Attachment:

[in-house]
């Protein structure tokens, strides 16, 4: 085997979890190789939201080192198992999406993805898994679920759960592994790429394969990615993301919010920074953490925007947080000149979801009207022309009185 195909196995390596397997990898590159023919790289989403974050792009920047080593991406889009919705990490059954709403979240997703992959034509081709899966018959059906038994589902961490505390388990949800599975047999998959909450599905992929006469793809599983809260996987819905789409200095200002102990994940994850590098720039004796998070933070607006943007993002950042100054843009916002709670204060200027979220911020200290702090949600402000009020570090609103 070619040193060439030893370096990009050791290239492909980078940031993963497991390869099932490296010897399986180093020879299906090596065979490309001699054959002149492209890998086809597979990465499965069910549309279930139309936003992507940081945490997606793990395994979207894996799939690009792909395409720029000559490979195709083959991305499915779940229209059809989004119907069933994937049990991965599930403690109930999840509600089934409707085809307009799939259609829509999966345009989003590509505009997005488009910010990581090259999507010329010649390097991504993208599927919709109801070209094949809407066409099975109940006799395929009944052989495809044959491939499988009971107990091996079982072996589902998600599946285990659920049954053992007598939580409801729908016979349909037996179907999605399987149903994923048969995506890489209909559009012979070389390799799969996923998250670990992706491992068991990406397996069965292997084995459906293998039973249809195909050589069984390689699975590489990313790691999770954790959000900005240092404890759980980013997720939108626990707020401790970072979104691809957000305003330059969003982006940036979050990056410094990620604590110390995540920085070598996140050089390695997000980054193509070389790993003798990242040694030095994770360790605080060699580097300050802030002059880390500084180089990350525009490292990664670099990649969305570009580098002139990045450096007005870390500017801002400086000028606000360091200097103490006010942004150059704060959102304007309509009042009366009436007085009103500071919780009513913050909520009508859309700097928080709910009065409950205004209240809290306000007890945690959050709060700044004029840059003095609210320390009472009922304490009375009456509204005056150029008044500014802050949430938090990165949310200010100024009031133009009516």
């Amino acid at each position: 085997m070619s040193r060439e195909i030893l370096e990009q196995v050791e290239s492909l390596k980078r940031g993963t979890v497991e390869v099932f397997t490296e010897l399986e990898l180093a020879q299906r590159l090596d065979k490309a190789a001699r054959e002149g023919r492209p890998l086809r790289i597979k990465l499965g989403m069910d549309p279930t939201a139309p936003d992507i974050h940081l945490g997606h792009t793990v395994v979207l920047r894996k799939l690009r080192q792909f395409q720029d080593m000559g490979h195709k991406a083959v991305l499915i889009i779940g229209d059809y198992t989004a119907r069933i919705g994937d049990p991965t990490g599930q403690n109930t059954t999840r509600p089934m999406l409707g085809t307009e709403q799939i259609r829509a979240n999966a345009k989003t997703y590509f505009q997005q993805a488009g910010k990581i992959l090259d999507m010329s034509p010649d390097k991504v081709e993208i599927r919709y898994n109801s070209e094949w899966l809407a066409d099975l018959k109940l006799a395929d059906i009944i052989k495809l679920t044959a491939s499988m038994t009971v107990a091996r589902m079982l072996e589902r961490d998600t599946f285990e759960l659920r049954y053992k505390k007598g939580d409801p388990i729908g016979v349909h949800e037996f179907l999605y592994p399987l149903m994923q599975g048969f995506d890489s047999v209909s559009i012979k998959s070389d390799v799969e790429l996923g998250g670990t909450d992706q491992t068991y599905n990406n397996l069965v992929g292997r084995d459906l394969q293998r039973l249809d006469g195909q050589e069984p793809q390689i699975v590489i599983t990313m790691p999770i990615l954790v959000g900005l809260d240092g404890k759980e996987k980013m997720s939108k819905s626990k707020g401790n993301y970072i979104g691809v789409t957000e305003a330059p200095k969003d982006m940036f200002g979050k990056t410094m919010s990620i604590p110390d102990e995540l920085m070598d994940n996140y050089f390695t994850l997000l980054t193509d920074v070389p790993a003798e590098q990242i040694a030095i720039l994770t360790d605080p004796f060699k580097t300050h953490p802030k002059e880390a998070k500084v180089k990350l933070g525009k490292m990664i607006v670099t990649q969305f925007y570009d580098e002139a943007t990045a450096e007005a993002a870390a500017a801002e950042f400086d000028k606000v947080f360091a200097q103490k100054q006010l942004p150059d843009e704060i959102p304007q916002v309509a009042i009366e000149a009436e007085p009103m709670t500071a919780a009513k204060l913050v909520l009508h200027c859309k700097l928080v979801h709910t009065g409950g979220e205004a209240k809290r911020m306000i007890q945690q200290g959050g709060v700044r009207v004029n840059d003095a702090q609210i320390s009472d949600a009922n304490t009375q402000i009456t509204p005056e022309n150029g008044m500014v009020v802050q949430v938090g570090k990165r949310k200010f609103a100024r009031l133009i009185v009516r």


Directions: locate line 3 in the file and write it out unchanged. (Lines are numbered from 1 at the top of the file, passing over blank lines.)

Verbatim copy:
């Amino acid at each position: 085997m070619s040193r060439e195909i030893l370096e990009q196995v050791e290239s492909l390596k980078r940031g993963t979890v497991e390869v099932f397997t490296e010897l399986e990898l180093a020879q299906r590159l090596d065979k490309a190789a001699r054959e002149g023919r492209p890998l086809r790289i597979k990465l499965g989403m069910d549309p279930t939201a139309p936003d992507i974050h940081l945490g997606h792009t793990v395994v979207l920047r894996k799939l690009r080192q792909f395409q720029d080593m000559g490979h195709k991406a083959v991305l499915i889009i779940g229209d059809y198992t989004a119907r069933i919705g994937d049990p991965t990490g599930q403690n109930t059954t999840r509600p089934m999406l409707g085809t307009e709403q799939i259609r829509a979240n999966a345009k989003t997703y590509f505009q997005q993805a488009g910010k990581i992959l090259d999507m010329s034509p010649d390097k991504v081709e993208i599927r919709y898994n109801s070209e094949w899966l809407a066409d099975l018959k109940l006799a395929d059906i009944i052989k495809l679920t044959a491939s499988m038994t009971v107990a091996r589902m079982l072996e589902r961490d998600t599946f285990e759960l659920r049954y053992k505390k007598g939580d409801p388990i729908g016979v349909h949800e037996f179907l999605y592994p399987l149903m994923q599975g048969f995506d890489s047999v209909s559009i012979k998959s070389d390799v799969e790429l996923g998250g670990t909450d992706q491992t068991y599905n990406n397996l069965v992929g292997r084995d459906l394969q293998r039973l249809d006469g195909q050589e069984p793809q390689i699975v590489i599983t990313m790691p999770i990615l954790v959000g900005l809260d240092g404890k759980e996987k980013m997720s939108k819905s626990k707020g401790n993301y970072i979104g691809v789409t957000e305003a330059p200095k969003d982006m940036f200002g979050k990056t410094m919010s990620i604590p110390d102990e995540l920085m070598d994940n996140y050089f390695t994850l997000l980054t193509d920074v070389p790993a003798e590098q990242i040694a030095i720039l994770t360790d605080p004796f060699k580097t300050h953490p802030k002059e880390a998070k500084v180089k990350l933070g525009k490292m990664i607006v670099t990649q969305f925007y570009d580098e002139a943007t990045a450096e007005a993002a870390a500017a801002e950042f400086d000028k606000v947080f360091a200097q103490k100054q006010l942004p150059d843009e704060i959102p304007q916002v309509a009042i009366e000149a009436e007085p009103m709670t500071a919780a009513k204060l913050v909520l009508h200027c859309k700097l928080v979801h709910t009065g409950g979220e205004a209240k809290r911020m306000i007890q945690q200290g959050g709060v700044r009207v004029n840059d003095a702090q609210i320390s009472d949600a009922n304490t009375q402000i009456t509204p005056e022309n150029g008044m500014v009020v802050q949430v938090g570090k990165r949310k200010f609103a100024r009031l133009i009185v009516r």